China's Big Four state banks had an average non-performing-loan (NPL) ratio of 16.86% at the end of last year, down 4.71 percentage points from the previous year, the China Banking Regulatory Commission (CBRC) said.
The four – Industrial and Commercial Bank of China (ICB), Bank of China (BOC), China Construction Bank (CCB) and Agriculture Bank of China – had RMB 1.59 trillion in bad loans at the end of the year, the regulator said.
For BOC, the country's second-largest lender by assets and its oldest bank, the year's effort saw it write off RMB 72.4 billion of bad debt ahead of a planned initial share sale next year.
China plans to sell stakes in BOC, CCB and two other state-owned lenders to reduce bad loans estimated at more than 20% of their total lending.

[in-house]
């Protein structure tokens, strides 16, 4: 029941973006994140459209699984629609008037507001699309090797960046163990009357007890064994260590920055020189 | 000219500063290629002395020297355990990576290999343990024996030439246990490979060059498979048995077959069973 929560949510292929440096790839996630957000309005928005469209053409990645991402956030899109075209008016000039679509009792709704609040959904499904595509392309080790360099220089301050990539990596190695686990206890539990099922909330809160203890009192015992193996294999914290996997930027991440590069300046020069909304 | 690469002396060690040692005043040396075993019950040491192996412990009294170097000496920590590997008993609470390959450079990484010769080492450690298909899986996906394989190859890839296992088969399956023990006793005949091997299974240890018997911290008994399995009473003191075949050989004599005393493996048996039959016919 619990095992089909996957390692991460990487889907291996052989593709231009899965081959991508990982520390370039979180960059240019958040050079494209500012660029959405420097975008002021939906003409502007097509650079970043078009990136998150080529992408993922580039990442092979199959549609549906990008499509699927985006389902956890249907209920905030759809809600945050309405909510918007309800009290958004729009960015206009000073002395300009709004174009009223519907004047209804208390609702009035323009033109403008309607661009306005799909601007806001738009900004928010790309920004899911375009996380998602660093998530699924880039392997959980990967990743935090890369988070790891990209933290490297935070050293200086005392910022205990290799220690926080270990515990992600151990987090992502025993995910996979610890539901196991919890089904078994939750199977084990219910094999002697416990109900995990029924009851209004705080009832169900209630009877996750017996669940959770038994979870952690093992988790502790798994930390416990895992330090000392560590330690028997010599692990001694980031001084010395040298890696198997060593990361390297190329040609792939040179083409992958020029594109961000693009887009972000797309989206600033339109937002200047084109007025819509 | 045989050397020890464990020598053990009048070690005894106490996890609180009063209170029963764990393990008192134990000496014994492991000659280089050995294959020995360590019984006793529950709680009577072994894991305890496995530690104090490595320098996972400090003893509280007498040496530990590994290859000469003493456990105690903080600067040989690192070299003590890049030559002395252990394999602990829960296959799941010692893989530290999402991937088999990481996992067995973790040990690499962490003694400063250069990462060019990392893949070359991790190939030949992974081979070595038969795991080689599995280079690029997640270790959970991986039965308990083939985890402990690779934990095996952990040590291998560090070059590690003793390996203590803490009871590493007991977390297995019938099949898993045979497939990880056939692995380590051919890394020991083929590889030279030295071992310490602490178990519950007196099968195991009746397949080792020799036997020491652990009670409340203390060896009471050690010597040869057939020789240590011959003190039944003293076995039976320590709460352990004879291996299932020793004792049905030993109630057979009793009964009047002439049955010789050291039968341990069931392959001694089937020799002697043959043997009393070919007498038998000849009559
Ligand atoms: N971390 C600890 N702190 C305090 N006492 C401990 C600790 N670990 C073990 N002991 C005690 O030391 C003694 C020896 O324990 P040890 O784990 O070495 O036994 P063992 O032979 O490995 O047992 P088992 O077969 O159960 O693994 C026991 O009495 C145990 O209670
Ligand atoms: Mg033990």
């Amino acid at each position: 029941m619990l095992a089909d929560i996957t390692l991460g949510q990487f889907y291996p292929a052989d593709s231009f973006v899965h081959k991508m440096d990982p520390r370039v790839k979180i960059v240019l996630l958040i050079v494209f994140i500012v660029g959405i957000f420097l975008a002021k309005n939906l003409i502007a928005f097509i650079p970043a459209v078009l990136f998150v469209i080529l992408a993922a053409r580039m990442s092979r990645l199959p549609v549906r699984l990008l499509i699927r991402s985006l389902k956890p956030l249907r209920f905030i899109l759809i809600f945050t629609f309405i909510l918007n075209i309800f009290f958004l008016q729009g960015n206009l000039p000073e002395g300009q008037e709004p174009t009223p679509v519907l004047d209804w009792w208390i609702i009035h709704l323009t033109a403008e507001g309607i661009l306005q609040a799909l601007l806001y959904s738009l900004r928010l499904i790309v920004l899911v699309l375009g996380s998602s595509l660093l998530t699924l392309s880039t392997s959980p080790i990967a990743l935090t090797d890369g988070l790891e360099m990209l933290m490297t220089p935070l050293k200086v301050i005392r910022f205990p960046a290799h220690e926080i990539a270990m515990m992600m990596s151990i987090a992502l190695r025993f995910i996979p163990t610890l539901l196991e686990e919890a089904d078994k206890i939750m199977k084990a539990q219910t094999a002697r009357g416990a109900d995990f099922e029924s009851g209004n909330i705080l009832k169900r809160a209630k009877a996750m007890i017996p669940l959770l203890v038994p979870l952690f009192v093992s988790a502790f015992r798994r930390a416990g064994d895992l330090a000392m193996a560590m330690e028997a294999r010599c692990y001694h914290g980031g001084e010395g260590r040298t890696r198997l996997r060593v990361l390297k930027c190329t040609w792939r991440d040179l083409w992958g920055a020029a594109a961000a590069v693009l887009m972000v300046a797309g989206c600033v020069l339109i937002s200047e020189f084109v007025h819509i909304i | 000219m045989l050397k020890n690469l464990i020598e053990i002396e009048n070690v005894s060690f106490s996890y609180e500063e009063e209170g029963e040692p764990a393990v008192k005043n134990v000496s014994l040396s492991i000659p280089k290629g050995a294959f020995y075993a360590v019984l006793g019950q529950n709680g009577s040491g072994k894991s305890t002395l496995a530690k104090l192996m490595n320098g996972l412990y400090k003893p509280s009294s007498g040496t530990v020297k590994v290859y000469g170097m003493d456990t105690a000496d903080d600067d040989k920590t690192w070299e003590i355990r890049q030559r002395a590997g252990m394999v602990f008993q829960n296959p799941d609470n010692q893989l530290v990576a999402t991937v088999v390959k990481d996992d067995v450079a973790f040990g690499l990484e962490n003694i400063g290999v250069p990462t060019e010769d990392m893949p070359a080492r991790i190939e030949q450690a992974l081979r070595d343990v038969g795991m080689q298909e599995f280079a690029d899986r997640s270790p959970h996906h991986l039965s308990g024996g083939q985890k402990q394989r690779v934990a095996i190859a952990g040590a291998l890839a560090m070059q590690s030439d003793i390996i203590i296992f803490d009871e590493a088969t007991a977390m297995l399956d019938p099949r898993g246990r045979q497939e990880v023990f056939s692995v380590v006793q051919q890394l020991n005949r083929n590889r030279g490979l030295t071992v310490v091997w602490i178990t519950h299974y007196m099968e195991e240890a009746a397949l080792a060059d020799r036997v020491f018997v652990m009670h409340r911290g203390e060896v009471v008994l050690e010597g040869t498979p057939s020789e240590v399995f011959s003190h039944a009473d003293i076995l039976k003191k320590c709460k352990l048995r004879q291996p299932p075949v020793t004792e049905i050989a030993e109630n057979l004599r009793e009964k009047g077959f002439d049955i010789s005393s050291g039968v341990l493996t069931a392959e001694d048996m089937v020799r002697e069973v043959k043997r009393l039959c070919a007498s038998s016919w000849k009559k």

ICB, China's largest bank, said it wrote off RMB 60 billion of bad loans last year.
The lender's bad-loan ratio fell to 21.3% during the year from 25.5% at the end of 2002.
In early January the central government used the country's foreign reserves to inject US$22.5 billion each into BOC and CCB and may inject US$40 billion into ICB as it accelerates a program to help state banks reduce bad loans before selling shares to the public.